PHOENIX — A 12-year-old girl celebrated a year of being seizure-free
Thursday after receiving laser treatment in Phoenix for a rare brain tumor.

Holly Hudson suffered 50 seizures a month due to a rare brain tumor called
hypothalamic hamartoma, also known as “HH.”

Holly traveled to the Barrow Neurological Institute in Phoenix, where doctors
treated her tumor using unique laser technology last year. She appeared at a
news conference alongside her mother and doctor on Thursday.

PHOENIX — A 12-year-old girl celebrated a year of being seizure-free
Thursday after receiving laser treatment in Phoenix for a rare brain tumor.

Holly Hudson suffered 50 seizures a month due to a rare brain tumor called
hypothalamic hamartoma, also known as “HH.”

Holly traveled to the Barrow Neurological Institute in Phoenix, where doctors
treated her tumor using unique laser technology last year. She appeared at a
news conference alongside her mother and doctor on Thursday.

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Young girl diagnosed with rare brain tumor is seizure-free after Phoenix operation

PHOENIX — A 12-year-old girl celebrated a year of being seizure-free
Thursday after receiving laser treatment in Phoenix for a rare brain tumor.

Holly Hudson suffered 50 seizures a month due to a rare brain tumor called
hypothalamic hamartoma, also known as “HH.”

Holly traveled to the Barrow Neurological Institute in Phoenix, where doctors
treated her tumor using unique laser technology last year. She appeared at a
news conference alongside her mother and doctor on Thursday.

“The tumor in my brain caused so many different things,” Holly said. “Math
problems, especially reading comprehension problems and mood and eating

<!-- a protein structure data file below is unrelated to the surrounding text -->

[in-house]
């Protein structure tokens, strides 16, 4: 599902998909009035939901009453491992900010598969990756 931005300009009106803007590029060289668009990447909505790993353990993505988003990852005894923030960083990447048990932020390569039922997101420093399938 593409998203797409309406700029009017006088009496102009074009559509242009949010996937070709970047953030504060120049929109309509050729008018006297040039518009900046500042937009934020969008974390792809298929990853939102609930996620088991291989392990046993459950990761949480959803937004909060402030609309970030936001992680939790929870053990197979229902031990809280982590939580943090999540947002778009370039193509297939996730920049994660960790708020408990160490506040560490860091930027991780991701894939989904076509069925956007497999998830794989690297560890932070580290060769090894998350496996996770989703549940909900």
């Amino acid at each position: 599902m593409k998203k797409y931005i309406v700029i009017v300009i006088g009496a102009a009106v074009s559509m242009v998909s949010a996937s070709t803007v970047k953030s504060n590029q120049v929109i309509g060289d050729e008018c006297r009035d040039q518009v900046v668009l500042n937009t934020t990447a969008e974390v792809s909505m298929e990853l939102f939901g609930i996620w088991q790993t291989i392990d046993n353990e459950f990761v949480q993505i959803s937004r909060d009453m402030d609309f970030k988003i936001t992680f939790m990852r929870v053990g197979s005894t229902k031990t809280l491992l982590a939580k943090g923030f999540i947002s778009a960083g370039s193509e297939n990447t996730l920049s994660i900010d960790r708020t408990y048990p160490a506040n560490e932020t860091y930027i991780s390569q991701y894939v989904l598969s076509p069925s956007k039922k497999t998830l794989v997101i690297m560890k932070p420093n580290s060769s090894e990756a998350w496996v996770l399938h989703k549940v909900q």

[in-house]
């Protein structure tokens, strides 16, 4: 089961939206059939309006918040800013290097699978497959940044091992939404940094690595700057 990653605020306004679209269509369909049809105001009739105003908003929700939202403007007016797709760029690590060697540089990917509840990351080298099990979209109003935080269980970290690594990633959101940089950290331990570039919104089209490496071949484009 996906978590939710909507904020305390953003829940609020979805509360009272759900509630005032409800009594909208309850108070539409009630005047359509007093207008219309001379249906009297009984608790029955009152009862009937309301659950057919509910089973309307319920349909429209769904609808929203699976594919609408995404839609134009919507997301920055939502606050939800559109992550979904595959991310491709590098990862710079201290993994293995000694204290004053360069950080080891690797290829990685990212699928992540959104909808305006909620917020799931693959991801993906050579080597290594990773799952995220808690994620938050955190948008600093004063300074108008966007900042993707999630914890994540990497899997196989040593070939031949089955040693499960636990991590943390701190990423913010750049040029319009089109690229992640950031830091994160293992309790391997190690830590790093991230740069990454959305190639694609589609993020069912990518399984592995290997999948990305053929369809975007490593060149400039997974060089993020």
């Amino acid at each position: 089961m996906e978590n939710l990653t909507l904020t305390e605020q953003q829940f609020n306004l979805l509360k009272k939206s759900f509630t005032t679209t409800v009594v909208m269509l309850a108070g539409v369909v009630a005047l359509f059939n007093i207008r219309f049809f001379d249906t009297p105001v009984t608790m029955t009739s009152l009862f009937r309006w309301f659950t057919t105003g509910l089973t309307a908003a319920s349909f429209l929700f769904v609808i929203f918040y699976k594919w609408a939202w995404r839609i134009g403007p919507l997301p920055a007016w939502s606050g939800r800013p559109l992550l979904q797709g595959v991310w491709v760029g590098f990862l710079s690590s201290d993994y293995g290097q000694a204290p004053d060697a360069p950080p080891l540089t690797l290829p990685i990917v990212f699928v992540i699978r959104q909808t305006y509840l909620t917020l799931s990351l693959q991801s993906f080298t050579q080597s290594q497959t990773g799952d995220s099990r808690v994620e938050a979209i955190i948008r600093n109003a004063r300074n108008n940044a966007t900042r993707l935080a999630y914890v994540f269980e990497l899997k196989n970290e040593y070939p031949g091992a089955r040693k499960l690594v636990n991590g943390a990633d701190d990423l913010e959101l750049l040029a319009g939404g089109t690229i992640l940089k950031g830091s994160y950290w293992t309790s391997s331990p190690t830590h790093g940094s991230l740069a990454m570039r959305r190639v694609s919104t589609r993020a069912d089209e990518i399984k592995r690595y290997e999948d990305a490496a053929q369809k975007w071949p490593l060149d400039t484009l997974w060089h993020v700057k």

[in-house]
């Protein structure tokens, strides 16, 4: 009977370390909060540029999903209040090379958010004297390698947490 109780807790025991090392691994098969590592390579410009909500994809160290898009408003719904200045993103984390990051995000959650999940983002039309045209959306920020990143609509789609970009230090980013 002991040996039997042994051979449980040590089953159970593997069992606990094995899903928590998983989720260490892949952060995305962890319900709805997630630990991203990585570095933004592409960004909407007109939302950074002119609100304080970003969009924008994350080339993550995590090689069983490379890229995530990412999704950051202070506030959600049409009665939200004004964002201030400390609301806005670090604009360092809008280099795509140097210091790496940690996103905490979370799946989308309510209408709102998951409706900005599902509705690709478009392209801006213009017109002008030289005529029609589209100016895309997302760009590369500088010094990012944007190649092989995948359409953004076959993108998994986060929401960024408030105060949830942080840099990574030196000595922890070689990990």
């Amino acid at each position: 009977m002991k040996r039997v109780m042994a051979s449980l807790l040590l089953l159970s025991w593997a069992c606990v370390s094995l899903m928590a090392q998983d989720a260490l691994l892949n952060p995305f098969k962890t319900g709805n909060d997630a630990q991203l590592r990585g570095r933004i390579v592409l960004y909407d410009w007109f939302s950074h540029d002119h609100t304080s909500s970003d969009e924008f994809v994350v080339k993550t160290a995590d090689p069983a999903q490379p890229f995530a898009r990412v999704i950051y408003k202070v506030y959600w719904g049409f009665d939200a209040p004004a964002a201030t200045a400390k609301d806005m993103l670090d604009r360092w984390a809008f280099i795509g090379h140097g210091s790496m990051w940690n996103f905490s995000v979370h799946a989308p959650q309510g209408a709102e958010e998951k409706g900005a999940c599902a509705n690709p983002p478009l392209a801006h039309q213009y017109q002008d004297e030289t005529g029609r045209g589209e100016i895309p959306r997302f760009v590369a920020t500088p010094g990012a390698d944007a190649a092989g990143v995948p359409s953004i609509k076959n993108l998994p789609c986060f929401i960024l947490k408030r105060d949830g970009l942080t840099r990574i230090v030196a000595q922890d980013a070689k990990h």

problems. But since Dr. (Peter) Nakaji removed it, I have my first B in math!”

Officials at the Barrow Neurological Institute are hailing the surgery as an
important step in treating the rare tumor.

People are usually born with HH and are most commonly diagnosed during
childhood because that’s when seizures begin to occur, said Carmelle Malkovich,
media relations manager at the Barrow Neurological Institute. However, patients
across the world often get misdiagnosed due to the extreme rarity of it, she
said.

HH is a rare, non-cancerous tumor in the hypothalamus region of the brain which
controls various functions of the body. Symptoms include seizures, hormone
imbalances, cognitive impairment, behavioral problems, and emotional
difficulties, according to the Barrow Neurological Institute website.

The area which the tumor is found could affect functions such as thirst,
hunger, energy, and emotion, said Lisa Soeby, president and co-founder of “Hope
for HH.”

Soeby’s son was diagnosed with HH and has undergone four surgeries to treat it,
before laser treatment was available.

“It’s such a complex spot in the brain, it’s very risky and it’s not a
guarantee,” she said. “Often times you have to go in several times and some patients are
treated once and are seizure-free and don’t have cognitive issues. It’s a
rarity.”

Laser treatments were developed in the last five years when a doctor suggested
that the same treatment used for cancerous brain tumors could be used on
patients suffering from HH, Soeby said.

The Barrow Neurological Institute in Phoenix is one of the few hospitals across
the country to use the unique laser technology.

“Ten years ago we never envisioned this type of revolutionary brain surgery,”
Malkovich said.

The institute held a news conference Thursday to celebrate Holly being
seizure-free for a year.

Holly has been off all medications since December and hopes to become a
comedian when she grows up.